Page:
You can make a solar system model out of many types of materials. The one thing you should keep in mind is scale; you will need to represent the different planets according to differences in size.
You should also realize that a true scale will probably not be possible when it comes to distance. Especially if you have to carry this model on the school bus!
One of the easiest materials to use for planets is Styrofoam© balls. They are inexpensive, lightweight, and they come in a variety of sizes.
There are two main types of models: box models and hanging models. You will need a very large (basketball sized) circle or semi-circle to represent the sun. For a box model, you could use a large foam ball, and for a hanging model you could use an inexpensive toy ball. You will find inexpensive balls at a one-dollar store.
You can use inexpensive finger paint or markers to color the planets. A sample range when considering sizes for planets, from large to small, might measure:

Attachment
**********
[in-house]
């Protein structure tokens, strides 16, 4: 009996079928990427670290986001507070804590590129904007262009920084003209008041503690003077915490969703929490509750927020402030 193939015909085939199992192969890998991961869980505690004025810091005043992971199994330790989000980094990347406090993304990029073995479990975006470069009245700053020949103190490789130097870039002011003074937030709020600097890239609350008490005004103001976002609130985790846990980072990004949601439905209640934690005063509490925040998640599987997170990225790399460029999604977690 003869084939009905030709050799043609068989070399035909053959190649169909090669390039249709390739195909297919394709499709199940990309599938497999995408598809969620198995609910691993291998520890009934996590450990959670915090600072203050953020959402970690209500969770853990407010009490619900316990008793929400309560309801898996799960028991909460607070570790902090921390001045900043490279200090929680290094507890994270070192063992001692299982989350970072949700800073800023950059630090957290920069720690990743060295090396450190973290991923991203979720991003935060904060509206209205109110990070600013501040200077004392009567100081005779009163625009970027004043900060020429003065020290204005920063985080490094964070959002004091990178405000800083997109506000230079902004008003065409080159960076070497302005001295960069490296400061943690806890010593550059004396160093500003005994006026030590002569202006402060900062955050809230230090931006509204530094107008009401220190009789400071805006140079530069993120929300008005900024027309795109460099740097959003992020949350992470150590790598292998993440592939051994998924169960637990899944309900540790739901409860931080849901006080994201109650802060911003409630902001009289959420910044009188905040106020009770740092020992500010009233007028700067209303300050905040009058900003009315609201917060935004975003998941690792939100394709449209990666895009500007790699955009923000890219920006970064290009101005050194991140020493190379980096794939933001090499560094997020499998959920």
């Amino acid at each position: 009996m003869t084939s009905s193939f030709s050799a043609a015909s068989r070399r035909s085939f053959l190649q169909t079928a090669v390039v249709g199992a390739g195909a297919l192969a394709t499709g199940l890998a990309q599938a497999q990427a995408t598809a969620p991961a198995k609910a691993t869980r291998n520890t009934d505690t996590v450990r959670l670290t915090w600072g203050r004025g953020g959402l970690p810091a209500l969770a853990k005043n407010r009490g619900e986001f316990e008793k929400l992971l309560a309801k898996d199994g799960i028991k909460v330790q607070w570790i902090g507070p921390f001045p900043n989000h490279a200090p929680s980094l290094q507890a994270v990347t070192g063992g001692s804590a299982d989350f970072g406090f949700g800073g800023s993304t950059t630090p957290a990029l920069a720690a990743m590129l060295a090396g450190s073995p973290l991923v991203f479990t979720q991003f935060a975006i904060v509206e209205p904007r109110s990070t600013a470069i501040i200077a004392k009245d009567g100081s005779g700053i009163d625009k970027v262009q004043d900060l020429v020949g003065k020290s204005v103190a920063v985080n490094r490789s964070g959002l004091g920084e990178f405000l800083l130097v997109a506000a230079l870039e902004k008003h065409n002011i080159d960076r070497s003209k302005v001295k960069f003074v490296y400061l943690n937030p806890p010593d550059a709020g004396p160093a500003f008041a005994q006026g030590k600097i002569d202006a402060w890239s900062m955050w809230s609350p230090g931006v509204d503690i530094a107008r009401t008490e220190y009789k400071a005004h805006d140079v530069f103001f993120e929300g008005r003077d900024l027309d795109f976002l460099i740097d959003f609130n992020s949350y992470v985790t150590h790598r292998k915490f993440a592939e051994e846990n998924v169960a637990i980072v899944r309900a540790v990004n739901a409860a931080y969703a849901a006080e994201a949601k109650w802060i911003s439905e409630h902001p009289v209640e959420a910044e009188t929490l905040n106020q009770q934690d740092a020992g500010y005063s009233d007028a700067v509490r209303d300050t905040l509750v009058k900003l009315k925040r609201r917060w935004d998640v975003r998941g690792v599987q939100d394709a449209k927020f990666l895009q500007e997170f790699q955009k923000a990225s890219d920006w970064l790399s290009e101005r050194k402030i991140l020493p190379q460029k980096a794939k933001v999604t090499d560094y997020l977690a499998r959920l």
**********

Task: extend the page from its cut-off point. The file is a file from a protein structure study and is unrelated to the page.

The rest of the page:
(This is not the right order--see the sequence below.)
- Jupiter (brownish with a red spot): 4-7 inches
- Saturn (yellow with red ring): 3- 6 inches
- Uranus (green): 4-5 inches
- Neptune (blue): 3-4 inches
- Venus (yellow): 2 inches
- Earth (blue): 2 inches
- Mars (red): 1 and 1/2 inches
- Mercury (orange): 1 inch
To make a hanging model, you can use dowel rods to connect the planets to the sun in the center. You could also use a hula-hoop toy to form the main structure, suspend the sun in the middle (connect it to two sides), and hang the planets around the circle.
To make a box model, cut off the top flaps of the box and set it on its side. Color the inside of the box black, to represent space. You might also sprinkle silver glitter inside for stars. Attach the semicircular sun to one side, and hang the planets in order, from the sun, in the following sequence:
Remember the mnemonic device for this is: My very educated mother just served us nachos.